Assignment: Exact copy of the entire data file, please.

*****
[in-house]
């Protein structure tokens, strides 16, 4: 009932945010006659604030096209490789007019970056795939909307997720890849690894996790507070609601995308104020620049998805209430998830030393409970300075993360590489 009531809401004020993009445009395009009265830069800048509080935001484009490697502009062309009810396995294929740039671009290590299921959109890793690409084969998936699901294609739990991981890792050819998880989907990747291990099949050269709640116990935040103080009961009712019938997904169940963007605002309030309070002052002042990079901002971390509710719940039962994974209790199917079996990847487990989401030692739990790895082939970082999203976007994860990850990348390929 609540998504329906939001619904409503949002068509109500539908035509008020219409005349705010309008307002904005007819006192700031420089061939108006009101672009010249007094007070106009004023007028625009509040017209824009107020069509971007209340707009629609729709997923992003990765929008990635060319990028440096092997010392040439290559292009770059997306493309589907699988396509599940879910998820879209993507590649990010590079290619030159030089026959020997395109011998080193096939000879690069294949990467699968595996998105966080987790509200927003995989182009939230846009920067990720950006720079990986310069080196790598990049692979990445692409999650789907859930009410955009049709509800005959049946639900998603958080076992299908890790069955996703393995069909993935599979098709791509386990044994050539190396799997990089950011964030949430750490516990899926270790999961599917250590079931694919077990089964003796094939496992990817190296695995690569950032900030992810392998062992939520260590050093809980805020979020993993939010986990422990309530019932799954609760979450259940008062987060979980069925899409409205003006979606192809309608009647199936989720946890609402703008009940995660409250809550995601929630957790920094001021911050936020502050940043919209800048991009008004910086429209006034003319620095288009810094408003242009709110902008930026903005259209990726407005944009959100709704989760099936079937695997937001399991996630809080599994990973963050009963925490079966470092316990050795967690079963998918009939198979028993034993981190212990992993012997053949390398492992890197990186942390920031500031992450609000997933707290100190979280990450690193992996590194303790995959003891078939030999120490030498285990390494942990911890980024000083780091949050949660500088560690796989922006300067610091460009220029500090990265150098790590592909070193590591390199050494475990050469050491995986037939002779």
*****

[in-house]
């Protein structure tokens, strides 16, 4: 009932945010006659604030096209490789007019970056795939909307997720890849690894996790507070609601995308104020620049998805209430998830030393409970300075993360590489 009531809401004020993009445009395009009265830069800048509080935001484009490697502009062309009810396995294929740039671009290590299921959109890793690409084969998936699901294609739990991981890792050819998880989907990747291990099949050269709640116990935040103080009961009712019938997904169940963007605002309030309070002052002042990079901002971390509710719940039962994974209790199917079996990847487990989401030692739990790895082939970082999203976007994860990850990348390929 609540998504329906939001619904409503949002068509109500539908035509008020219409005349705010309008307002904005007819006192700031420089061939108006009101672009010249007094007070106009004023007028625009509040017209824009107020069509971007209340707009629609729709997923992003990765929008990635060319990028440096092997010392040439290559292009770059997306493309589907699988396509599940879910998820879209993507590649990010590079290619030159030089026959020997395109011998080193096939000879690069294949990467699968595996998105966080987790509200927003995989182009939230846009920067990720950006720079990986310069080196790598990049692979990445692409999650789907859930009410955009049709509800005959049946639900998603958080076992299908890790069955996703393995069909993935599979098709791509386990044994050539190396799997990089950011964030949430750490516990899926270790999961599917250590079931694919077990089964003796094939496992990817190296695995690569950032900030992810392998062992939520260590050093809980805020979020993993939010986990422990309530019932799954609760979450259940008062987060979980069925899409409205003006979606192809309608009647199936989720946890609402703008009940995660409250809550995601929630957790920094001021911050936020502050940043919209800048991009008004910086429209006034003319620095288009810094408003242009709110902008930026903005259209990726407005944009959100709704989760099936079937695997937001399991996630809080599994990973963050009963925490079966470092316990050795967690079963998918009939198979028993034993981190212990992993012997053949390398492992890197990186942390920031500031992450609000997933707290100190979280990450690193992996590194303790995959003891078939030999120490030498285990390494942990911890980024000083780091949050949660500088560690796989922006300067610091460009220029500090990265150098790590592909070193590591390199050494475990050469050491995986037939002779």